On February 28, two prominent advocacy groups, the American Civil Liberties Union (ACLU) and Human Rights Watch, called upon European officials to re-examine assurances about privacy protection they received from the U.S. government, assurances that form the foundation of both the Privacy Shield agreement and the U.S.-EU umbrella agreement concerning exchanges of information for law enforcement purposes. The letter, sent to key officials in the European Commission, the EU Parliament and the Article 29 Working Party, argued that the assurances had been undermined by President Trump’s executive order on enhancing public safety and by the deterioration and lapse of the Privacy and Civil Liberties Oversight Board (PCLOB). Although former and current FTC Commissioners have contended that the executive order does not impact recently-extended Privacy Act protections for Europeans, the advocacy groups offer a detailed analysis of three ways in which these protections have been significantly reduced by the order. They also contended that oversight by a fully-functioning PCLOB was clearly an important factor in the European Commission’s adequacy decision with respect to Privacy Shield.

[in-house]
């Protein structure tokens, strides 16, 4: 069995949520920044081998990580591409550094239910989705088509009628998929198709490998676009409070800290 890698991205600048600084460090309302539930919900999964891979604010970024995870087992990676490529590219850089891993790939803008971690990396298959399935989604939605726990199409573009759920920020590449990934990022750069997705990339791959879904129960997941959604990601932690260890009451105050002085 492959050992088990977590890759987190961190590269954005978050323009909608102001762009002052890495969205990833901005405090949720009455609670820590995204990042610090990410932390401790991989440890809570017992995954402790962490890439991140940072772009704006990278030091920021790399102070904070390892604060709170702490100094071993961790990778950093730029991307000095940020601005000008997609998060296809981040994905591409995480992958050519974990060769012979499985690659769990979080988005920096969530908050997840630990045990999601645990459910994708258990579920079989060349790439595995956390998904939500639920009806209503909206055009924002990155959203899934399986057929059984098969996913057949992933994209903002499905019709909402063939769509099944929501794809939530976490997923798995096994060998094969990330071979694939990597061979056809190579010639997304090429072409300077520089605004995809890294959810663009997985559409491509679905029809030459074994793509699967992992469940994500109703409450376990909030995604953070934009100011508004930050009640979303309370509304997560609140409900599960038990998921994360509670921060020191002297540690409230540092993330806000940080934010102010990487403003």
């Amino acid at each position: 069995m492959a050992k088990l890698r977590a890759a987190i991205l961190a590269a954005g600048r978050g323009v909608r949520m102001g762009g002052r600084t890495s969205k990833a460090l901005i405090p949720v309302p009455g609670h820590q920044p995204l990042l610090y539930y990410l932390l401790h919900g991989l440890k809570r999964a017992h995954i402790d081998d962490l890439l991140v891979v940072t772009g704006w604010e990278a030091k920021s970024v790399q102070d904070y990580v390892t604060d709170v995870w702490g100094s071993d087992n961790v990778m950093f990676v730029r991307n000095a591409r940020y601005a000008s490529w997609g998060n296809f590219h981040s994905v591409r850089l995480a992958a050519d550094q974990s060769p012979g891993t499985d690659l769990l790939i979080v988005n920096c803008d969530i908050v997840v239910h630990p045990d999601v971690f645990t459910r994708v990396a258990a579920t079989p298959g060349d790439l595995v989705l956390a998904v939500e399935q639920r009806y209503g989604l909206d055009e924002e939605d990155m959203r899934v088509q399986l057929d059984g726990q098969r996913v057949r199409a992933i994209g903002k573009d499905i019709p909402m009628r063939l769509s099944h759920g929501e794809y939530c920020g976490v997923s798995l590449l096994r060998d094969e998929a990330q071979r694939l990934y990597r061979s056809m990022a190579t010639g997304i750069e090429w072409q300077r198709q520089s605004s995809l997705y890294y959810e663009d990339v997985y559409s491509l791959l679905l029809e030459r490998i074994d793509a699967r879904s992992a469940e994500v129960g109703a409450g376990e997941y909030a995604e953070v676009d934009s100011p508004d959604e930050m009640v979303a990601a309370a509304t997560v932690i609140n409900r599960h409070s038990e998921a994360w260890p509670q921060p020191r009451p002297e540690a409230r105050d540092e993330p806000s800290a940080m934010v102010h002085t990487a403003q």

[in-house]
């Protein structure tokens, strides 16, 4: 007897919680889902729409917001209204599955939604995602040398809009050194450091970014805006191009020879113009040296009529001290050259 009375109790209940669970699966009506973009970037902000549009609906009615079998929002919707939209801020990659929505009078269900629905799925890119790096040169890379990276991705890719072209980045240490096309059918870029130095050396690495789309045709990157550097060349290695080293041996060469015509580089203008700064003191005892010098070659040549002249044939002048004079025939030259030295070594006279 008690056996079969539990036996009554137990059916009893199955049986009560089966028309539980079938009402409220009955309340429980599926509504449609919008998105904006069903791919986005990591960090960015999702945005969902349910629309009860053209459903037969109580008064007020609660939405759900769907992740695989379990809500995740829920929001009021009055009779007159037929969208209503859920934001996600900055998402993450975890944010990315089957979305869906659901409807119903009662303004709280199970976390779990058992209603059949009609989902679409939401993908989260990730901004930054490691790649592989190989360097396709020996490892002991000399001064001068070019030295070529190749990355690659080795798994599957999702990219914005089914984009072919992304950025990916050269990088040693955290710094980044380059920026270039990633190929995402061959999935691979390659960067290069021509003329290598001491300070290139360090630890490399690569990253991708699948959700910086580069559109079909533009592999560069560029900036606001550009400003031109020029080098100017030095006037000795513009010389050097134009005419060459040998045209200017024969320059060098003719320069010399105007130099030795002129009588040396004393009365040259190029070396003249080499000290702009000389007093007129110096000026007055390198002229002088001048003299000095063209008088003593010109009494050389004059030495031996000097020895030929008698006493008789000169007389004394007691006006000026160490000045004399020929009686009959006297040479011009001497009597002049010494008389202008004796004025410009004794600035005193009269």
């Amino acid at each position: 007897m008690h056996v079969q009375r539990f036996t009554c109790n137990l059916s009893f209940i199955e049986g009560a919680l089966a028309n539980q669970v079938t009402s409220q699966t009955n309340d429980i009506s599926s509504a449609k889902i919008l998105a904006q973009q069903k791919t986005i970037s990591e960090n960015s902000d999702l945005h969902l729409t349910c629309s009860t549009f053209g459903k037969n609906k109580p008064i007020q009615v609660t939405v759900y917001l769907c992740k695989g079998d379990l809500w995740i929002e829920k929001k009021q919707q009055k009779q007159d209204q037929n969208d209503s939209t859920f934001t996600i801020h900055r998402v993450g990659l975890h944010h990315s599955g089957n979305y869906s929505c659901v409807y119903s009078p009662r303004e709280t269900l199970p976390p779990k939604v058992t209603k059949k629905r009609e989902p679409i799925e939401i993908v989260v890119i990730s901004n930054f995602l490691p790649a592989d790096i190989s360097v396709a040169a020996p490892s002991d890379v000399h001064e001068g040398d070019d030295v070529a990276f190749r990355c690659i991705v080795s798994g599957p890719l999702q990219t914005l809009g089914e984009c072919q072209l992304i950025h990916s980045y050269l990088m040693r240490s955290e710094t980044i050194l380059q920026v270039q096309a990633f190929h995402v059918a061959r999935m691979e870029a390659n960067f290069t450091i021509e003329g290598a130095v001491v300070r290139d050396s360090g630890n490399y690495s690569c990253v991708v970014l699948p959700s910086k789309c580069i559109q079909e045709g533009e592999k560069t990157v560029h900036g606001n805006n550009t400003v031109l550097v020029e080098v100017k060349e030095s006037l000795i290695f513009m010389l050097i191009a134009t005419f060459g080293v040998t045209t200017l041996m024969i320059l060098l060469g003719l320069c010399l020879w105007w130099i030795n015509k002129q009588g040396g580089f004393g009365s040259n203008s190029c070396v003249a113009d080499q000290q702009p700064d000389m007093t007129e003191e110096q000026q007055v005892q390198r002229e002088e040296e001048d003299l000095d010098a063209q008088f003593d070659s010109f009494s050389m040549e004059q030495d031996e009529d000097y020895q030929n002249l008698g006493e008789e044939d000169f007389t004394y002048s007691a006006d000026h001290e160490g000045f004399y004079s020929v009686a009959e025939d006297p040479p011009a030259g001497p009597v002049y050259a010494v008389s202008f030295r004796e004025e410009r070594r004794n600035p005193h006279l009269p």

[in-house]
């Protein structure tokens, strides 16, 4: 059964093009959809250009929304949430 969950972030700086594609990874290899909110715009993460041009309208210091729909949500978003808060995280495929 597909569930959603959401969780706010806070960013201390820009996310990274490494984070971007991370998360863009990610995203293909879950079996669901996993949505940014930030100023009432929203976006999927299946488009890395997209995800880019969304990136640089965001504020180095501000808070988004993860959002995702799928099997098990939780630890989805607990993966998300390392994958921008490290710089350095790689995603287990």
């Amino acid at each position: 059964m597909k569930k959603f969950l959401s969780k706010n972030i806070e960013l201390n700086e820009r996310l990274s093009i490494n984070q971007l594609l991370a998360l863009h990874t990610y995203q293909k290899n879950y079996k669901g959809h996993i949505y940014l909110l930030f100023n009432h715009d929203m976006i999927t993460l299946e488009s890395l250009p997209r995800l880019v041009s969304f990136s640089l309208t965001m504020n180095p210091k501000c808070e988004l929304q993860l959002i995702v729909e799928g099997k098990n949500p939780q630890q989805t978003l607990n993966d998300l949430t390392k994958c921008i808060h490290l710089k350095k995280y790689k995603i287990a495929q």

Two days later, in an interview with Bloomberg, EU Justice Commissioner Vera Jourova said she "will not hesitate" to suspend the Privacy Shield framework if the Trump administration makes significant changes in the understandings that underpin the agreement. Jourova will be meeting with U.S. officials in Washington later this month, seeking reconfirmation and reassurances about these understandings. According to Johannes Caspar, the Hamburg DPA, “the disruptive political style of the new U.S. administration fills anyone working in the field of privacy with concern,” adding that “You don’t need to gaze into a crystal ball to see that the air surrounding the Privacy Shield is becoming thinner.”